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Quan Thanh Temple, imprint of Thang Long ancient citadel
The complex consists of a beautiful gate, bronze statue, bronze bell, altars, banyan trees and much more wonderful artifacts for visitors to explore.

Quan Thanh is a Taoist temple built during the Ly Dynasty (1010-1225) to honor ‘Tran Vu’, the ‘God of the North’, and nowadays becomes an iconic venue of Thang Long ancient citadel.

Quan Thanh Temple is one of the Four Sacred Temples that were built in the four directions to protect Thang Long imperial citadel from malevolent spirits. Quan Thanh Temple is the protector of the North. The other three temples are Bach Ma (East), Kim Liem (South) and Linh Lang Genie (West).

Throughout its long history, Quan Thanh Temple has been renovated several times, most recently in 1893 when the principal gate and the shrine were rebuilt, so the temple’s architecture is a mixture of the different styles throughout the feudal era.

By tradition, Hanoians often come to Quan Thanh Temple during Tet festival to pray for a new year of good luck, health and excellent academic results. They also come on the first and 15th day of the month (in lunar calendar) to worship and devote offerings.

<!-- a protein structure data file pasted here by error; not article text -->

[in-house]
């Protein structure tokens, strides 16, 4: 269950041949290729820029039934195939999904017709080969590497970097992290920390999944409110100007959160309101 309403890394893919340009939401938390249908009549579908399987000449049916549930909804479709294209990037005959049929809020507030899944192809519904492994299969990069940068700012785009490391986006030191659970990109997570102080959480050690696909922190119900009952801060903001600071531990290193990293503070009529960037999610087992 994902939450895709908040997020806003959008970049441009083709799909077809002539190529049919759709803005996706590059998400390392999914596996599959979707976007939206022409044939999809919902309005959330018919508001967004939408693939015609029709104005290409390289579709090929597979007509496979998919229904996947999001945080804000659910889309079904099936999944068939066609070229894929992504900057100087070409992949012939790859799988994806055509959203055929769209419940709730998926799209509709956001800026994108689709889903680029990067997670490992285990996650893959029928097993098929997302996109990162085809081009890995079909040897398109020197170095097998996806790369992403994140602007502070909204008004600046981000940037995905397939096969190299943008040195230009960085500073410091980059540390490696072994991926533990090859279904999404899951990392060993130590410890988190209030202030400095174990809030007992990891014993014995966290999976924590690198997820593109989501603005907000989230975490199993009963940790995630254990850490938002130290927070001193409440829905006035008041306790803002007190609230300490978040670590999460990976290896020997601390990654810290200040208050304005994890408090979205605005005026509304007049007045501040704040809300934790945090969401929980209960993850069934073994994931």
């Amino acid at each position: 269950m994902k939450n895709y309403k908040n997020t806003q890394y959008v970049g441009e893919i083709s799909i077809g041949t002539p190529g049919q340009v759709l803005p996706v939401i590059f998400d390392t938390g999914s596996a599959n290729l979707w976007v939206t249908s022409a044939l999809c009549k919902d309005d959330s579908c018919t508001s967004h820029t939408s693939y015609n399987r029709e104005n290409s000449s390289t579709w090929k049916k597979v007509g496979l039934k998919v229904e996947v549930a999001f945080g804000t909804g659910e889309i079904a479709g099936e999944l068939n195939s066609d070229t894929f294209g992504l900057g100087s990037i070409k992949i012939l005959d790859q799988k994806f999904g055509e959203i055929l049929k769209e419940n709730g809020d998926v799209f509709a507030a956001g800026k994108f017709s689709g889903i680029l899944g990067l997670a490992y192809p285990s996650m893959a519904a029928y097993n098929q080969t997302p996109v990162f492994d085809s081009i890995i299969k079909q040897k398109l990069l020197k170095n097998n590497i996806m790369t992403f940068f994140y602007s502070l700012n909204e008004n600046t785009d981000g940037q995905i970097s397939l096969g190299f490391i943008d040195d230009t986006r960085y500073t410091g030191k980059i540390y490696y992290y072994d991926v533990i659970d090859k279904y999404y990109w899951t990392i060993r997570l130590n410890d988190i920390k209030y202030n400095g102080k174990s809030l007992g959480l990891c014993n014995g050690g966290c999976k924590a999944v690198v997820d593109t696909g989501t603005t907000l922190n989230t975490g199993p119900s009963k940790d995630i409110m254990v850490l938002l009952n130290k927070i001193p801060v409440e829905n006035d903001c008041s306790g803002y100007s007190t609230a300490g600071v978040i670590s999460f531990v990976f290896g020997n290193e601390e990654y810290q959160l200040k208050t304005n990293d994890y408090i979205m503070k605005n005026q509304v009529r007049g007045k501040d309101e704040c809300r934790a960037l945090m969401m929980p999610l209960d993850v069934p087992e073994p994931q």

The complex consists of a beautiful gate, bronze statue, bronze bell, altars, banyan trees and much more wonderful artifacts for visitors to explore.

Quan Thanh Temple is situated at the corner where Thanh Nien and Quan Thanh streets meet. Facing the West Lake, the iconic tourist attraction of the capital city is close to the North Gate of Hanoi and the old Imperial Citadel of Thang Long.

The gate features the prevailing architectural patterns from the imperial era, with an archway with the biggest arch in the middle and two smaller arches on the sides.

Passing through the gate, visitors will find a spacious yard shaded by a giant banyan tree, a layout typically found in Vietnamese temples and pagodas. The guest house display statues and carvings, as well as an altar.

A true masterpiece that visitors will find in Quan Thanh Temple is the four-meter-tall bronze statue of Tran Vu, one of the principal deities in Taoism.

The statue was recognized as a national treasure in December 2016.

In most Vietnamese temples, there is a great deal of animal symbolism, and Quan Thanh Temple is no exception. The famous animal symbolism in the temple is the crane, which is one of Vietnamese mythological animals together with the turtle, the dragon and the phoenix.

The temple currently has writing in ancient Chinese, due to Chinese rule over Vietnam for around a thousand years.

Quan Thanh Temple has become one of great tourist attractions in Hanoi for those who want to delve into history and culture of Vietnam’s capital city.

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